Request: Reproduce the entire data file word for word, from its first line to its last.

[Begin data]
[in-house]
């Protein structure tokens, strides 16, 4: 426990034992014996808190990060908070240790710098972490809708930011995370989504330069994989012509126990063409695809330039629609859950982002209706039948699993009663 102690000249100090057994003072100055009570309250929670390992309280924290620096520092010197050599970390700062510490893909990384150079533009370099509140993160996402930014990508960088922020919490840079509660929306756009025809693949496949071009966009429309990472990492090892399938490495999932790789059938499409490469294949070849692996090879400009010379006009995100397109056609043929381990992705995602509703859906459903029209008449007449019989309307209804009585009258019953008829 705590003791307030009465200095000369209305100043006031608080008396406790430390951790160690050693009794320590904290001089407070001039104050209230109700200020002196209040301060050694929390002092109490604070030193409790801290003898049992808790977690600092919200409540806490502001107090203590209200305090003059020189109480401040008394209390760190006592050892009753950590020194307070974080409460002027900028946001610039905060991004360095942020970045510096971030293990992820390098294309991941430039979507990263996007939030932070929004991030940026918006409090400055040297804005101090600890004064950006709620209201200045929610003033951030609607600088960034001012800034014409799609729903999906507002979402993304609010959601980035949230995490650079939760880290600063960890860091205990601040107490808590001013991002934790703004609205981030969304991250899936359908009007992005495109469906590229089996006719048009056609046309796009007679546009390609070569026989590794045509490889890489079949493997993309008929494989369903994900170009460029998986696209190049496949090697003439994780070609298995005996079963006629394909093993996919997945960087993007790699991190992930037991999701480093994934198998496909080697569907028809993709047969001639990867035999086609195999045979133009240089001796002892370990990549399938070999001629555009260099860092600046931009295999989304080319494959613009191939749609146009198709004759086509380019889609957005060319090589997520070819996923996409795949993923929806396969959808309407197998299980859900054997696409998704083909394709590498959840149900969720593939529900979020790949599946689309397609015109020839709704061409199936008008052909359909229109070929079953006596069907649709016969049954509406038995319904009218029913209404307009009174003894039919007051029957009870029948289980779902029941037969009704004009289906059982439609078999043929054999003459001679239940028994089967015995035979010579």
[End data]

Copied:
[in-house]
């Protein structure tokens, strides 16, 4: 426990034992014996808190990060908070240790710098972490809708930011995370989504330069994989012509126990063409695809330039629609859950982002209706039948699993009663 102690000249100090057994003072100055009570309250929670390992309280924290620096520092010197050599970390700062510490893909990384150079533009370099509140993160996402930014990508960088922020919490840079509660929306756009025809693949496949071009966009429309990472990492090892399938490495999932790789059938499409490469294949070849692996090879400009010379006009995100397109056609043929381990992705995602509703859906459903029209008449007449019989309307209804009585009258019953008829 705590003791307030009465200095000369209305100043006031608080008396406790430390951790160690050693009794320590904290001089407070001039104050209230109700200020002196209040301060050694929390002092109490604070030193409790801290003898049992808790977690600092919200409540806490502001107090203590209200305090003059020189109480401040008394209390760190006592050892009753950590020194307070974080409460002027900028946001610039905060991004360095942020970045510096971030293990992820390098294309991941430039979507990263996007939030932070929004991030940026918006409090400055040297804005101090600890004064950006709620209201200045929610003033951030609607600088960034001012800034014409799609729903999906507002979402993304609010959601980035949230995490650079939760880290600063960890860091205990601040107490808590001013991002934790703004609205981030969304991250899936359908009007992005495109469906590229089996006719048009056609046309796009007679546009390609070569026989590794045509490889890489079949493997993309008929494989369903994900170009460029998986696209190049496949090697003439994780070609298995005996079963006629394909093993996919997945960087993007790699991190992930037991999701480093994934198998496909080697569907028809993709047969001639990867035999086609195999045979133009240089001796002892370990990549399938070999001629555009260099860092600046931009295999989304080319494959613009191939749609146009198709004759086509380019889609957005060319090589997520070819996923996409795949993923929806396969959808309407197998299980859900054997696409998704083909394709590498959840149900969720593939529900979020790949599946689309397609015109020839709704061409199936008008052909359909229109070929079953006596069907649709016969049954509406038995319904009218029913209404307009009174003894039919007051029957009870029948289980779902029941037969009704004009289906059982439609078999043929054999003459001679239940028994089967015995035979010579």